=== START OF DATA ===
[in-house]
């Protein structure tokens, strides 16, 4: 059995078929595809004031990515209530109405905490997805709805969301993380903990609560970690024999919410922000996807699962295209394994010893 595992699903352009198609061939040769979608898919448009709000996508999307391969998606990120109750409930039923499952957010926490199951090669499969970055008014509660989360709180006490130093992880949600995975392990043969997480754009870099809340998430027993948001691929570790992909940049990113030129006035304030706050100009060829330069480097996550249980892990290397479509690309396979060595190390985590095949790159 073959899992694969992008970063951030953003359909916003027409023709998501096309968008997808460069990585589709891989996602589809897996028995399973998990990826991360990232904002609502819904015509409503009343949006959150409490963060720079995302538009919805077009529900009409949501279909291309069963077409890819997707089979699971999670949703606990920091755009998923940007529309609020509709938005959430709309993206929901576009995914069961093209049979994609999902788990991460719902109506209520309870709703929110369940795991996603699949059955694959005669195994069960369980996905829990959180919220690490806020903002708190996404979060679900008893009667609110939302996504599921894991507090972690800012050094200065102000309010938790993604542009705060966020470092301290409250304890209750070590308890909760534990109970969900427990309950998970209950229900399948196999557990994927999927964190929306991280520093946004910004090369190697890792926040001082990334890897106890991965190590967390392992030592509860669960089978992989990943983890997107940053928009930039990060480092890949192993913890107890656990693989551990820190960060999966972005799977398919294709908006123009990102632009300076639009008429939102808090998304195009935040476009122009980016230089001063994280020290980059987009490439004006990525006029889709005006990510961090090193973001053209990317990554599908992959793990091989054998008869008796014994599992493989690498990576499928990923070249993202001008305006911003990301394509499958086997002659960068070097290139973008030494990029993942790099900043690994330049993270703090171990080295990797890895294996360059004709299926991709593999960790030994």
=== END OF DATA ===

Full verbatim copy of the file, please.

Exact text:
[in-house]
């Protein structure tokens, strides 16, 4: 059995078929595809004031990515209530109405905490997805709805969301993380903990609560970690024999919410922000996807699962295209394994010893 595992699903352009198609061939040769979608898919448009709000996508999307391969998606990120109750409930039923499952957010926490199951090669499969970055008014509660989360709180006490130093992880949600995975392990043969997480754009870099809340998430027993948001691929570790992909940049990113030129006035304030706050100009060829330069480097996550249980892990290397479509690309396979060595190390985590095949790159 073959899992694969992008970063951030953003359909916003027409023709998501096309968008997808460069990585589709891989996602589809897996028995399973998990990826991360990232904002609502819904015509409503009343949006959150409490963060720079995302538009919805077009529900009409949501279909291309069963077409890819997707089979699971999670949703606990920091755009998923940007529309609020509709938005959430709309993206929901576009995914069961093209049979994609999902788990991460719902109506209520309870709703929110369940795991996603699949059955694959005669195994069960369980996905829990959180919220690490806020903002708190996404979060679900008893009667609110939302996504599921894991507090972690800012050094200065102000309010938790993604542009705060966020470092301290409250304890209750070590308890909760534990109970969900427990309950998970209950229900399948196999557990994927999927964190929306991280520093946004910004090369190697890792926040001082990334890897106890991965190590967390392992030592509860669960089978992989990943983890997107940053928009930039990060480092890949192993913890107890656990693989551990820190960060999966972005799977398919294709908006123009990102632009300076639009008429939102808090998304195009935040476009122009980016230089001063994280020290980059987009490439004006990525006029889709005006990510961090090193973001053209990317990554599908992959793990091989054998008869008796014994599992493989690498990576499928990923070249993202001008305006911003990301394509499958086997002659960068070097290139973008030494990029993942790099900043690994330049993270703090171990080295990797890895294996360059004709299926991709593999960790030994």